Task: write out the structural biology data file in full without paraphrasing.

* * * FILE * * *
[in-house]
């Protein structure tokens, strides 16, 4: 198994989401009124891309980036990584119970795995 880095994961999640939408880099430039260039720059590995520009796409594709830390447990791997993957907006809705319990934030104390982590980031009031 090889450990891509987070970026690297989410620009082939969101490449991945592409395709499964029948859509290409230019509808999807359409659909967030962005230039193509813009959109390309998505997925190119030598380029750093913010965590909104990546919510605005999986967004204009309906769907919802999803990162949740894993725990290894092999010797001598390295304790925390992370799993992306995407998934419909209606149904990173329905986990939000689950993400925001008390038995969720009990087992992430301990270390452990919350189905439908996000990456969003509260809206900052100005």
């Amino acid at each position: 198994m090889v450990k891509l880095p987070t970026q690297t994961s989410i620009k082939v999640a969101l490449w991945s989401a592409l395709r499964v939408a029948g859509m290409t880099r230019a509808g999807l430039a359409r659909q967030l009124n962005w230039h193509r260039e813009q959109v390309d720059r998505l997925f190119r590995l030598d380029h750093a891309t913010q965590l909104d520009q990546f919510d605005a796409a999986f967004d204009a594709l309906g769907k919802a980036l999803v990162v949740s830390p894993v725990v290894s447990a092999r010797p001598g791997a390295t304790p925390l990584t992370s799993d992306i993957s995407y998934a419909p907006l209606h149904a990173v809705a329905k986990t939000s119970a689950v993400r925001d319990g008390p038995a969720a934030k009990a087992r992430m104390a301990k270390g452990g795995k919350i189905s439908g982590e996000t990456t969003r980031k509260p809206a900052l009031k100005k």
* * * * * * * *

[in-house]
């Protein structure tokens, strides 16, 4: 198994989401009124891309980036990584119970795995 880095994961999640939408880099430039260039720059590995520009796409594709830390447990791997993957907006809705319990934030104390982590980031009031 090889450990891509987070970026690297989410620009082939969101490449991945592409395709499964029948859509290409230019509808999807359409659909967030962005230039193509813009959109390309998505997925190119030598380029750093913010965590909104990546919510605005999986967004204009309906769907919802999803990162949740894993725990290894092999010797001598390295304790925390992370799993992306995407998934419909209606149904990173329905986990939000689950993400925001008390038995969720009990087992992430301990270390452990919350189905439908996000990456969003509260809206900052100005």
């Amino acid at each position: 198994m090889v450990k891509l880095p987070t970026q690297t994961s989410i620009k082939v999640a969101l490449w991945s989401a592409l395709r499964v939408a029948g859509m290409t880099r230019a509808g999807l430039a359409r659909q967030l009124n962005w230039h193509r260039e813009q959109v390309d720059r998505l997925f190119r590995l030598d380029h750093a891309t913010q965590l909104d520009q990546f919510d605005a796409a999986f967004d204009a594709l309906g769907k919802a980036l999803v990162v949740s830390p894993v725990v290894s447990a092999r010797p001598g791997a390295t304790p925390l990584t992370s799993d992306i993957s995407y998934a419909p907006l209606h149904a990173v809705a329905k986990t939000s119970a689950v993400r925001d319990g008390p038995a969720a934030k009990a087992r992430m104390a301990k270390g452990g795995k919350i189905s439908g982590e996000t990456t969003r980031k509260p809206a900052l009031k100005k």